“I Never Got a Response”

By Mariana Carbajal
March 17, 2013

 [Translated to English by Click below to see original article in Spanish.]

"I wanted to resolve things behind closed doors.  I was certain the Church was going to meet my demands.  I was born in the Catholic Church, when I was still in the belly of my mother, who took me to religious service. But the Church let me down, [doing nothing more than] imposing a warning on the priest who sexually abused my son,” Beatriz Varela told Página 12. 

Her words are spoken with sadness, though she said that she can now talk about it without crying.  It took her many years to be able to so, due to the excruciating pain induced by the episode, when, in the early hours of August 15, 2002, her youngest son, then 15, was sexually abused by the priest, Rubén Pardo, a man she had chosen to be spiritual and ethical advisor to the boy.

Beatrice is 61 years of age.  She comes from a very religious family who is very devoted to the Catholic Church.  She, like her own three children, attended religious schools.  She held, until her retirement last year, a teaching position at Colegio Manuel Belgrano, which is dependent on the diocese of Quilmes [for aid and support].  She taught catechism and did volunteer work for Movimiento de los Focolares and Obra de María.  Her brother is a deacon.  Her mother served in La Legión de María, where she was responsible for a youth group, worked at the church supply store at a chapel in Quilmes, and was a loyal supporter of Movimiento de los Focolares.  Beatriz’s family never wanted her to denounce to the secular legal system the sex abuse suffered by her youngest child.

In her long journey to get the Catholic Church to impose an exemplary penalty on the pedophile priest, and prevent him from having contact with other potential victims, Beatriz knocked on myriad doors of ecclesiastical authorities in the metropolitan area.  She even arrived at the Office of the Archbishop of Buenos Aires, where she asked to speak with Jorge Bergoglio, recently appointed pope, then commander in chief [of the Office of the Archbishop].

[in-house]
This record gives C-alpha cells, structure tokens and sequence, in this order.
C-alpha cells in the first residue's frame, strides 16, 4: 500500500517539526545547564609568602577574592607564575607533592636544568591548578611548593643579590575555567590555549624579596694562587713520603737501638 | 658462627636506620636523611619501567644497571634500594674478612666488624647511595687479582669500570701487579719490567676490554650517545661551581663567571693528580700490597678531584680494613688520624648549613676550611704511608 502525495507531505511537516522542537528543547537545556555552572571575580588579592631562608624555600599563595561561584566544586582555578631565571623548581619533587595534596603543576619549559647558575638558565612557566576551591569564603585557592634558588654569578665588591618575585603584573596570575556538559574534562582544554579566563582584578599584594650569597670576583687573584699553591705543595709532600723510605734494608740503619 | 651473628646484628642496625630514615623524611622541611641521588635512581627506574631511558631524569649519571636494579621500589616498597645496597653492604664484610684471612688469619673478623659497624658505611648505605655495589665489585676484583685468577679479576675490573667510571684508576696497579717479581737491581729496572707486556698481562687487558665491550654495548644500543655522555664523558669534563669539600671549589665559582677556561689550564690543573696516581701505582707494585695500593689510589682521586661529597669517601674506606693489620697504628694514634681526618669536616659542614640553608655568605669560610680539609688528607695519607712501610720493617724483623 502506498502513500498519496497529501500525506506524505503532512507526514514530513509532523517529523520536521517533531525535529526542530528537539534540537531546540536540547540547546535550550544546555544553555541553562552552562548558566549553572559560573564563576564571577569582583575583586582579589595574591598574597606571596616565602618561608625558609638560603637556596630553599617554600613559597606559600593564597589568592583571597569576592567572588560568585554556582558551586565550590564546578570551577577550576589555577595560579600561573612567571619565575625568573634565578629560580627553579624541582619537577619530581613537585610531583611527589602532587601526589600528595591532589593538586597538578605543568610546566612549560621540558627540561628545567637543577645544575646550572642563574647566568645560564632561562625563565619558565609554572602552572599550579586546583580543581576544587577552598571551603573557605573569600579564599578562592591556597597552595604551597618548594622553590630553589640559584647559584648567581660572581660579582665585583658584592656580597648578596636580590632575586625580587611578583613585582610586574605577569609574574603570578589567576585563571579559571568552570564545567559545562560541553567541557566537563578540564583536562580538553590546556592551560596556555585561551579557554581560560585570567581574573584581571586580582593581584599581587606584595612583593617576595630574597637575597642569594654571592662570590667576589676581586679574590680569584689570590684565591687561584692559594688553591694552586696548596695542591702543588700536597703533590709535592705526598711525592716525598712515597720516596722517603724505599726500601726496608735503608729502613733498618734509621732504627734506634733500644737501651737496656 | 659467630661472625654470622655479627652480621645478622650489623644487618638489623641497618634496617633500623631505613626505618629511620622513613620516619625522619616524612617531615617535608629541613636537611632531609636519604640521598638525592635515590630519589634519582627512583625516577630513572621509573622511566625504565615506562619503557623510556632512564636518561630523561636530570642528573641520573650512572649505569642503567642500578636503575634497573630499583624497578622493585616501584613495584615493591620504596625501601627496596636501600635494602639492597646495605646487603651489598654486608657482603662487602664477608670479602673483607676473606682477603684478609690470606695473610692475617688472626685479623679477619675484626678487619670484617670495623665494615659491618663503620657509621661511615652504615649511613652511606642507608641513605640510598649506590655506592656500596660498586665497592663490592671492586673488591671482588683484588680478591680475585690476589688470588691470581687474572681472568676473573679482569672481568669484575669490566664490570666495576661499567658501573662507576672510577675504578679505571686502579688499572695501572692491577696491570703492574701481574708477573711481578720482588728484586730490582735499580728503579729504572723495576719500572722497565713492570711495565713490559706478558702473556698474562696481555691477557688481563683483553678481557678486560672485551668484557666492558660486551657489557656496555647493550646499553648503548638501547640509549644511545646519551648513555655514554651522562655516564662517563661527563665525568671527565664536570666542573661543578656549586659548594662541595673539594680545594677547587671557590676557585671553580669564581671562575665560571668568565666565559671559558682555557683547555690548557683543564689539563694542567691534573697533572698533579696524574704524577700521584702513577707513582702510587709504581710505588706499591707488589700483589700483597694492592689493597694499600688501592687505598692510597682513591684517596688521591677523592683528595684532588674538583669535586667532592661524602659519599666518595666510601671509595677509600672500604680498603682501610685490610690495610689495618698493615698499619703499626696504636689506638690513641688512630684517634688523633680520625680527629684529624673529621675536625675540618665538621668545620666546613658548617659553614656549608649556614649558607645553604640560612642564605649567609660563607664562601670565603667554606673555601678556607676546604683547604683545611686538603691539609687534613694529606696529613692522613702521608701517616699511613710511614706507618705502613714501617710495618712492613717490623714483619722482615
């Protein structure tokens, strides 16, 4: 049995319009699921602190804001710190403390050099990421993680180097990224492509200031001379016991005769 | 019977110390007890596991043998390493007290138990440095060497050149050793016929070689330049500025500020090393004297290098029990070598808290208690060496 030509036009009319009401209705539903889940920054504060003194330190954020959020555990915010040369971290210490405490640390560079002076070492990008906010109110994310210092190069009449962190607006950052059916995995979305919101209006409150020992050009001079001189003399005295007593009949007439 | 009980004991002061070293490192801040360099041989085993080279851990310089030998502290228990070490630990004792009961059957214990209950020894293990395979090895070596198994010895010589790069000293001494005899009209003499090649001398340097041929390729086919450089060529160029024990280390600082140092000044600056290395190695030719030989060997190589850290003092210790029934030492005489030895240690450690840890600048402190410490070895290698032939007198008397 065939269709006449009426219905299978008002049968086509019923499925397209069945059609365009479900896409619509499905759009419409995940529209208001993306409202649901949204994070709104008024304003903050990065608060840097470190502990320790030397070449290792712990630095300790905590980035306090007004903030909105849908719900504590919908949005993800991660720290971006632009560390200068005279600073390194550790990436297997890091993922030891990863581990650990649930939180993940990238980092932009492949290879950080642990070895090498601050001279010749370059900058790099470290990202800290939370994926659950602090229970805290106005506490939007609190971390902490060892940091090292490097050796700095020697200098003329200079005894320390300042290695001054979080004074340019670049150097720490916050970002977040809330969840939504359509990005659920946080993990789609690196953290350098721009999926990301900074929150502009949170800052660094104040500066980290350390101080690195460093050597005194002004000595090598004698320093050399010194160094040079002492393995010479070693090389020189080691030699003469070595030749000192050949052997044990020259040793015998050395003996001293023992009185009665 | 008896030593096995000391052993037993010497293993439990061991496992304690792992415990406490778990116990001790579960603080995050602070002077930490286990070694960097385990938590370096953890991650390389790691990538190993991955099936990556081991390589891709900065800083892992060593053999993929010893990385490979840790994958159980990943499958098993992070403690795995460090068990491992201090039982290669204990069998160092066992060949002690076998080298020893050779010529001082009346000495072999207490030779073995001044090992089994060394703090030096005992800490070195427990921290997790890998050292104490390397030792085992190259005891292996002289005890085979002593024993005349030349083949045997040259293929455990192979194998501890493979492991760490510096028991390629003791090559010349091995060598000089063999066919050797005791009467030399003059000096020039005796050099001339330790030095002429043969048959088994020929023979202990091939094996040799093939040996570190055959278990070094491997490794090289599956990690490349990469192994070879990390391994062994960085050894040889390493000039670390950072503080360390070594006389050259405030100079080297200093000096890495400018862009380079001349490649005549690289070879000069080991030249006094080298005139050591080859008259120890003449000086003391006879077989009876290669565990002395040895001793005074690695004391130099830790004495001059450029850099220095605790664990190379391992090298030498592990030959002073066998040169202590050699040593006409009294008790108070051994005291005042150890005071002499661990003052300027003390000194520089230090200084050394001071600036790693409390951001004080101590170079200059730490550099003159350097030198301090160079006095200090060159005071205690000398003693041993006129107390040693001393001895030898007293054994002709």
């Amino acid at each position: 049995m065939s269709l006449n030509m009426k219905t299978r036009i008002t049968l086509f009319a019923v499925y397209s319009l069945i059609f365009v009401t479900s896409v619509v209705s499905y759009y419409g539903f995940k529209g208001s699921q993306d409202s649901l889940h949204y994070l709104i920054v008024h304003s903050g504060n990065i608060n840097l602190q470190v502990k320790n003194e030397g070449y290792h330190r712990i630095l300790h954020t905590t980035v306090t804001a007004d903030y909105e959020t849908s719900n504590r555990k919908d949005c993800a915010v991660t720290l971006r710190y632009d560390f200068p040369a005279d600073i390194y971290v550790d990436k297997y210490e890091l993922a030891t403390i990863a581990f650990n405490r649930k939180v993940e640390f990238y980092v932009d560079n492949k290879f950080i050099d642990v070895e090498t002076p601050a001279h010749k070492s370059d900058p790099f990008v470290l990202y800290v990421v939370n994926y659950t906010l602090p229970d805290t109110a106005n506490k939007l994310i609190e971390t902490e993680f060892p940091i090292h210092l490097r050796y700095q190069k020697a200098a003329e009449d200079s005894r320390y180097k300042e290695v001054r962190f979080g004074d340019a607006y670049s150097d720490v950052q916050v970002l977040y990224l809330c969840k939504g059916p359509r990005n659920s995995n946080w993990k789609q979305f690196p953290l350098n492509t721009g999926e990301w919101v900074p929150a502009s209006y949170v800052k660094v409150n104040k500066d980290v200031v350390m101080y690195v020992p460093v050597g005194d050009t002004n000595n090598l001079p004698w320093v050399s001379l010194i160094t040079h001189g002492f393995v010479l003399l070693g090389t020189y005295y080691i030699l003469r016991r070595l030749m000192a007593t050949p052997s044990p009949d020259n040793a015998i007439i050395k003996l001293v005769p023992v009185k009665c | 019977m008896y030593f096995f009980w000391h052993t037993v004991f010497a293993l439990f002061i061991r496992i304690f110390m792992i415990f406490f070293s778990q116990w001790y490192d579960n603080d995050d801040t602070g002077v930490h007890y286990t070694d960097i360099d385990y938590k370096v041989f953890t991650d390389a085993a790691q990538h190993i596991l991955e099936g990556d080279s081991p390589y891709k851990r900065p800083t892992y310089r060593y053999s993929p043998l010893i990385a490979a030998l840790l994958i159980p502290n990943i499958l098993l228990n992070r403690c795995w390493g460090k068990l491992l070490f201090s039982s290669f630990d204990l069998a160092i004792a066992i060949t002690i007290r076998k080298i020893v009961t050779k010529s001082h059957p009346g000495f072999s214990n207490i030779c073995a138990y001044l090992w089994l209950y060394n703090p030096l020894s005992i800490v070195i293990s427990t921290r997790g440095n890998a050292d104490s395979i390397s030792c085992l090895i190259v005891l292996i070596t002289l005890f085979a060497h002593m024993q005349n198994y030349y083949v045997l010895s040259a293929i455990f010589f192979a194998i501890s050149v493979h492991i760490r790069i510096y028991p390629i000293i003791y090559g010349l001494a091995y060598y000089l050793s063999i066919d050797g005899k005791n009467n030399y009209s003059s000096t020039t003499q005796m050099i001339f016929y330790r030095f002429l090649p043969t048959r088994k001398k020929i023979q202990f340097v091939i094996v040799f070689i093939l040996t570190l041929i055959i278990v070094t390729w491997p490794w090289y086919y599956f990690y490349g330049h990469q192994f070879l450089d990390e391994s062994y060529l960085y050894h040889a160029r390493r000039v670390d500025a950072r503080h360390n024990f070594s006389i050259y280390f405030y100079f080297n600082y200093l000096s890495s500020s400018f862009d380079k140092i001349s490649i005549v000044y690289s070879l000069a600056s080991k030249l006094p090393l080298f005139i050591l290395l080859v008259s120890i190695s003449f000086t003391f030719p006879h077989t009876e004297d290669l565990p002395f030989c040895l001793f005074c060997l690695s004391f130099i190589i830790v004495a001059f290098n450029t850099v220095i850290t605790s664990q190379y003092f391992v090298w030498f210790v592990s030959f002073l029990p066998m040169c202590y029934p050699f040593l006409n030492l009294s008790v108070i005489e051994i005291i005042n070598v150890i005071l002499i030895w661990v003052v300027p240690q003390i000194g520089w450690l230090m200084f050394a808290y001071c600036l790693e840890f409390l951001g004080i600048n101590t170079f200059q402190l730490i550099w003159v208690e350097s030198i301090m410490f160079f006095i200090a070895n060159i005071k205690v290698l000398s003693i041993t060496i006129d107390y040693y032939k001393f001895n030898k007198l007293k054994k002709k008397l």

"I believe the Cardinal ought to hear what the lady has to say,” Father Gregory told the priest who waited on them on the fourth floor of the Curia, located next to Catedral de Buenos Aires, on the day Beatriz set out to get help.  She didn’t want to disclose to the priest who attended to them the motive for her interest in meeting with Bergoglio.  “It's for closely personal reasons,” she recalled having said.  But she didn’t want to reveal the exact details, as she was sure that if she said it had to do with a pedophile priest, she would have no chance of being received by Bergoglio.  She never got the appointment.

Earlier that same day she had gone to the Ecclesiastical Tribunal, where she tried to denounce the incident.  [The Tribunal] called her a month later.  “Four priests questioned me.  They asked me prurient questions, making me feel guilty.  Like if my son had had a girlfriend, if I had had relationships, things that had nothing to do with the crime that the priest had committed.  I believed they were going to expel him.  But I never got a response,” she said.  “No one ever contacted me from the Metropolitan Curia.”  Bishop Stöckler ended up telling her to “show mercy to those who’ve taken a vocational vow of celibacy, as they have moments of weakness,” thereby minimizing the sexual abuse committed by Father Pardo.

Beatriz worked for 20 years at Colegio Manuel Belgrano, in the diocese of Quilmes.  “I retired last year.  “It caused me a lot of pain to go [to work].  Every single day, it was like entering the house of the rapist, since it [the school] was dependent on the diocese,” she said. 
Beatriz didn’t lose faith in God. But she lost her trust in the Catholic Church.  “Now I have a direct line to God,” she said.  She stopped going to church altogether.  “Never again will I step foot in a church,” she repeated.


















Any original material on these pages is copyright © 2004. Reproduce freely with attribution.